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35 years of Bilingual Deaf Education – and then?

Kristina Svartholm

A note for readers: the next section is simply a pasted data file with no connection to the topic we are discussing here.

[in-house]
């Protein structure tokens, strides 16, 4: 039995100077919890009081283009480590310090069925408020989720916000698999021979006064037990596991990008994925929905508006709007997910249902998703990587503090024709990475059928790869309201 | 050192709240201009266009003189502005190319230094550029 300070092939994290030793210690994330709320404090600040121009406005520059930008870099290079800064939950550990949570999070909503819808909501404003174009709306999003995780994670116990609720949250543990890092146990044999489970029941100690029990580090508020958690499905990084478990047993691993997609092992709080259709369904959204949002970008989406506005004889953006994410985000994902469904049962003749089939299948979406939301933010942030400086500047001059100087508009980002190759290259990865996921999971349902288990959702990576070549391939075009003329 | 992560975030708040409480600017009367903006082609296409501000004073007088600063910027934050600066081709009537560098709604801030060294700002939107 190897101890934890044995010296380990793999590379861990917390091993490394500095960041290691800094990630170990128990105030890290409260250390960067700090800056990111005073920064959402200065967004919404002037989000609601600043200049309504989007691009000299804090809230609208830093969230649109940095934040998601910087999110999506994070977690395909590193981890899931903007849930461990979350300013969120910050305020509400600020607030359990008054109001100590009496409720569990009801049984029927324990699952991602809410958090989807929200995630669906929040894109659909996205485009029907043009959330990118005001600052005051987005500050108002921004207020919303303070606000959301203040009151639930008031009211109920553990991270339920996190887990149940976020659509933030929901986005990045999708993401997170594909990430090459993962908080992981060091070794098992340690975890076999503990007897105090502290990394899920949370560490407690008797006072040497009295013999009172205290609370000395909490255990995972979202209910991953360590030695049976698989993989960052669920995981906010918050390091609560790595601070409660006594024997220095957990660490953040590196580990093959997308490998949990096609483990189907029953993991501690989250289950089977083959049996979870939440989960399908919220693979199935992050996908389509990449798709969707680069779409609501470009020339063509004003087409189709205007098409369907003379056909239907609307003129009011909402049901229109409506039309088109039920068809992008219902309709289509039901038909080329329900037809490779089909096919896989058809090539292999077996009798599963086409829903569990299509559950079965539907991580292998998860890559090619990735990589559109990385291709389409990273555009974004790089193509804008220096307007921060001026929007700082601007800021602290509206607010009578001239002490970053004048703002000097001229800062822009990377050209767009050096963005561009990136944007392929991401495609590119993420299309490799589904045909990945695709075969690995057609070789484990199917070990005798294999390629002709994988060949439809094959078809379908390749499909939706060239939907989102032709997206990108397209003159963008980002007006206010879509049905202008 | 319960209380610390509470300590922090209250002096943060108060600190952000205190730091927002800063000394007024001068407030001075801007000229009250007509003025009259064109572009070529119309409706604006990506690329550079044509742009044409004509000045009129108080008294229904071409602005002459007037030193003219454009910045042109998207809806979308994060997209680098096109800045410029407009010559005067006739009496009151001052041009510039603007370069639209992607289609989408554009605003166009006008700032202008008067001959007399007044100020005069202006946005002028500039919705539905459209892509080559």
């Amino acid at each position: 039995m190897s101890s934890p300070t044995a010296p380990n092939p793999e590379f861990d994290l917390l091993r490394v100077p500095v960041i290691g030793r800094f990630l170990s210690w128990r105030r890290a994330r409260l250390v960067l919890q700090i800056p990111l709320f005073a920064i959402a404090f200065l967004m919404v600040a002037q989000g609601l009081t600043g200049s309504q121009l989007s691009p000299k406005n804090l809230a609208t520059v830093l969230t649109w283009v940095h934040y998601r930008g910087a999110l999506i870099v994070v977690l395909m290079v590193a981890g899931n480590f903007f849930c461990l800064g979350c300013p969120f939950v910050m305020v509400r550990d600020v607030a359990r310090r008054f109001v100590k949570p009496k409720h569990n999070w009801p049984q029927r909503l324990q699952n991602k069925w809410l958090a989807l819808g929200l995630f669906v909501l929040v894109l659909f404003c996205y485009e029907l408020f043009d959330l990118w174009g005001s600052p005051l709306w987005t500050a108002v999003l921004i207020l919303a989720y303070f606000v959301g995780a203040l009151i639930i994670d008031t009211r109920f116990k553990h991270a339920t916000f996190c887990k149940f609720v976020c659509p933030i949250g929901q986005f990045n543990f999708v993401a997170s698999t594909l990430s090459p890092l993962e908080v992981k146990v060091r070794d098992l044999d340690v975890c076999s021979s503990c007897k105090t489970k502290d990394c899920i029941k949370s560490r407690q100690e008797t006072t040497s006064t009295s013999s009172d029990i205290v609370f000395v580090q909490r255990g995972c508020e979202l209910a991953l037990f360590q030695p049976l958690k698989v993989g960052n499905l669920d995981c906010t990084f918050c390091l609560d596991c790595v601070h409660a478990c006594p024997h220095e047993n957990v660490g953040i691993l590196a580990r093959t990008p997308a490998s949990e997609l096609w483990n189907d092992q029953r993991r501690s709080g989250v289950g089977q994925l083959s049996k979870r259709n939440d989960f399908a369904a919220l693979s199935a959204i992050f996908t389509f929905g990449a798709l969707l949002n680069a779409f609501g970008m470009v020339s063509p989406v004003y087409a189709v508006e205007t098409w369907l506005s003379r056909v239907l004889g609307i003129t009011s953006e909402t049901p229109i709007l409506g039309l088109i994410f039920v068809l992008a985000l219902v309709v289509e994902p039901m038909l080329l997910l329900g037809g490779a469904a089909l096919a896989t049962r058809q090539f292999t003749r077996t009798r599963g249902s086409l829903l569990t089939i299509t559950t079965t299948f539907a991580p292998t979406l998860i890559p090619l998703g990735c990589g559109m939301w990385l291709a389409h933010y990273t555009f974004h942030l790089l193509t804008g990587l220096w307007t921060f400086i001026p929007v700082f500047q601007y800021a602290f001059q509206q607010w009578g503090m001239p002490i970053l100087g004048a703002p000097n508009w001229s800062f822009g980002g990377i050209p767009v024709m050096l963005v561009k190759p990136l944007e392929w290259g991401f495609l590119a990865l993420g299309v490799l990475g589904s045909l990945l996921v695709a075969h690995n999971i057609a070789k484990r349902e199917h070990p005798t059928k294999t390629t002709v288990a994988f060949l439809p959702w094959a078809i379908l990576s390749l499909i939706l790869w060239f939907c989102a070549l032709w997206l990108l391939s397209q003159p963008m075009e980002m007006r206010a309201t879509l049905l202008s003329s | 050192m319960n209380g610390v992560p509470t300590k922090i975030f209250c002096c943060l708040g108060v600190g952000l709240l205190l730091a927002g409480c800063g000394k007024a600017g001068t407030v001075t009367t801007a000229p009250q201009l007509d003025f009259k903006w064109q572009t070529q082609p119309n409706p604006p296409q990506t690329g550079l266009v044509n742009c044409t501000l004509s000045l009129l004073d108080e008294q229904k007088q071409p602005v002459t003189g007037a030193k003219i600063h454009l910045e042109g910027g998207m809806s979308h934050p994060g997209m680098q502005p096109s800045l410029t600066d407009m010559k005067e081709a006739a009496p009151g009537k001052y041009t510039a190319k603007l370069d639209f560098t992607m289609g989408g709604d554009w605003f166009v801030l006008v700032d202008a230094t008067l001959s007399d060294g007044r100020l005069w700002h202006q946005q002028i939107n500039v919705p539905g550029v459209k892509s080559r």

In this article, an overview of the last 35 years of bilingual education for the deaf in Sweden is presented. A short presentation is given of the terms ‘first language/mother tongue’ and ‘second/foreign language’, used in this specific context, to debate some of the main assumptions underlying first and second language teaching to deaf children. We discuss the main results from the bilingual approach, demonstrating the high level of achievements when considered in an international perspective. These results are compared to data from the first period of deaf education in Sweden, after the foundation of the Manilla school in 1809. The common basis for these examples of successful deaf education can be summarized as a positive attitude to sign language and its users. Then, we analyze some differences between natural sign languages versus simultaneous use of signs and speech, wherein the deaf addressee usually receives inconsistent linguistic information, thus making this practice less appropriate for the language learner. A discussion follows up language teaching to deaf children, including teaching a third language to them, such as English, for example. It is noted that the group of sign language users is currently undergoing a great change, especially because of the growing number of children with cochlear implants: their need for bilingualism, including sign language, is emphasized.

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